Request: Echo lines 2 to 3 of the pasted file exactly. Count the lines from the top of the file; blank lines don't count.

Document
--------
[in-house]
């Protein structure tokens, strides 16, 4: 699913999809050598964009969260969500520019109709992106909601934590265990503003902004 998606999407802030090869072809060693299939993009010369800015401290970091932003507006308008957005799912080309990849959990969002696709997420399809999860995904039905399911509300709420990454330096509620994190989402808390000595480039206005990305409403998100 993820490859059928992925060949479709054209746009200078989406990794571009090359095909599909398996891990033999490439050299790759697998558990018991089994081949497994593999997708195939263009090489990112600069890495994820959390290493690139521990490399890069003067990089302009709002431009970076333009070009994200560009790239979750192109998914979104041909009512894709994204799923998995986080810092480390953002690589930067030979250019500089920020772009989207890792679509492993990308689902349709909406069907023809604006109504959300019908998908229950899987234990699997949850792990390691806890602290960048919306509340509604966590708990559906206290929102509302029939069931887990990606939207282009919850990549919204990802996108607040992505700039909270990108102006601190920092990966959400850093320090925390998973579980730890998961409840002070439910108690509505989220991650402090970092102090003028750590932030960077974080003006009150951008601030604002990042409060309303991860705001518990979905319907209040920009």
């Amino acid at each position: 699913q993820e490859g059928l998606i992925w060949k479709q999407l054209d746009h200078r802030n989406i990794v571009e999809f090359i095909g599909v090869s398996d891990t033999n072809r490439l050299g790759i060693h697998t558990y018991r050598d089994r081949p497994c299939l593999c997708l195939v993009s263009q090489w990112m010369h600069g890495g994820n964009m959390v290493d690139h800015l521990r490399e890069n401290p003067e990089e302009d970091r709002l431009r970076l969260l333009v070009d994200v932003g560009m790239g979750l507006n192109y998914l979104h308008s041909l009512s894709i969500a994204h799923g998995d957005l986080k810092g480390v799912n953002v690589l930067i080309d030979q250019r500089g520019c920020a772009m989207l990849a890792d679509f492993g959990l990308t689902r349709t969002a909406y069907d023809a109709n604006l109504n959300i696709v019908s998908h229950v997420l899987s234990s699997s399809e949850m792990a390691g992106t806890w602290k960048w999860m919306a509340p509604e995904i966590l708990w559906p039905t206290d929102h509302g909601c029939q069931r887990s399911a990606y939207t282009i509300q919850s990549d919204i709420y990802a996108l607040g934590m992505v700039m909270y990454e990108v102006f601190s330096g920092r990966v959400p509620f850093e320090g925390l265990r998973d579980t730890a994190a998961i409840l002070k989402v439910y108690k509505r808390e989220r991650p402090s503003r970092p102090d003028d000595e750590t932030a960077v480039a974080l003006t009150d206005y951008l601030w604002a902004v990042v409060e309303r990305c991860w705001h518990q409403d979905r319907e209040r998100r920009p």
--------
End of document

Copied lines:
């Protein structure tokens, strides 16, 4: 699913999809050598964009969260969500520019109709992106909601934590265990503003902004 998606999407802030090869072809060693299939993009010369800015401290970091932003507006308008957005799912080309990849959990969002696709997420399809999860995904039905399911509300709420990454330096509620994190989402808390000595480039206005990305409403998100 993820490859059928992925060949479709054209746009200078989406990794571009090359095909599909398996891990033999490439050299790759697998558990018991089994081949497994593999997708195939263009090489990112600069890495994820959390290493690139521990490399890069003067990089302009709002431009970076333009070009994200560009790239979750192109998914979104041909009512894709994204799923998995986080810092480390953002690589930067030979250019500089920020772009989207890792679509492993990308689902349709909406069907023809604006109504959300019908998908229950899987234990699997949850792990390691806890602290960048919306509340509604966590708990559906206290929102509302029939069931887990990606939207282009919850990549919204990802996108607040992505700039909270990108102006601190920092990966959400850093320090925390998973579980730890998961409840002070439910108690509505989220991650402090970092102090003028750590932030960077974080003006009150951008601030604002990042409060309303991860705001518990979905319907209040920009």
């Amino acid at each position: 699913q993820e490859g059928l998606i992925w060949k479709q999407l054209d746009h200078r802030n989406i990794v571009e999809f090359i095909g599909v090869s398996d891990t033999n072809r490439l050299g790759i060693h697998t558990y018991r050598d089994r081949p497994c299939l593999c997708l195939v993009s263009q090489w990112m010369h600069g890495g994820n964009m959390v290493d690139h800015l521990r490399e890069n401290p003067e990089e302009d970091r709002l431009r970076l969260l333009v070009d994200v932003g560009m790239g979750l507006n192109y998914l979104h308008s041909l009512s894709i969500a994204h799923g998995d957005l986080k810092g480390v799912n953002v690589l930067i080309d030979q250019r500089g520019c920020a772009m989207l990849a890792d679509f492993g959990l990308t689902r349709t969002a909406y069907d023809a109709n604006l109504n959300i696709v019908s998908h229950v997420l899987s234990s699997s399809e949850m792990a390691g992106t806890w602290k960048w999860m919306a509340p509604e995904i966590l708990w559906p039905t206290d929102h509302g909601c029939q069931r887990s399911a990606y939207t282009i509300q919850s990549d919204i709420y990802a996108l607040g934590m992505v700039m909270y990454e990108v102006f601190s330096g920092r990966v959400p509620f850093e320090g925390l265990r998973d579980t730890a994190a998961i409840l002070k989402v439910y108690k509505r808390e989220r991650p402090s503003r970092p102090d003028d000595e750590t932030a960077v480039a974080l003006t009150d206005y951008l601030w604002a902004v990042v409060e309303r990305c991860w705001h518990q409403d979905r319907e209040r998100r920009p």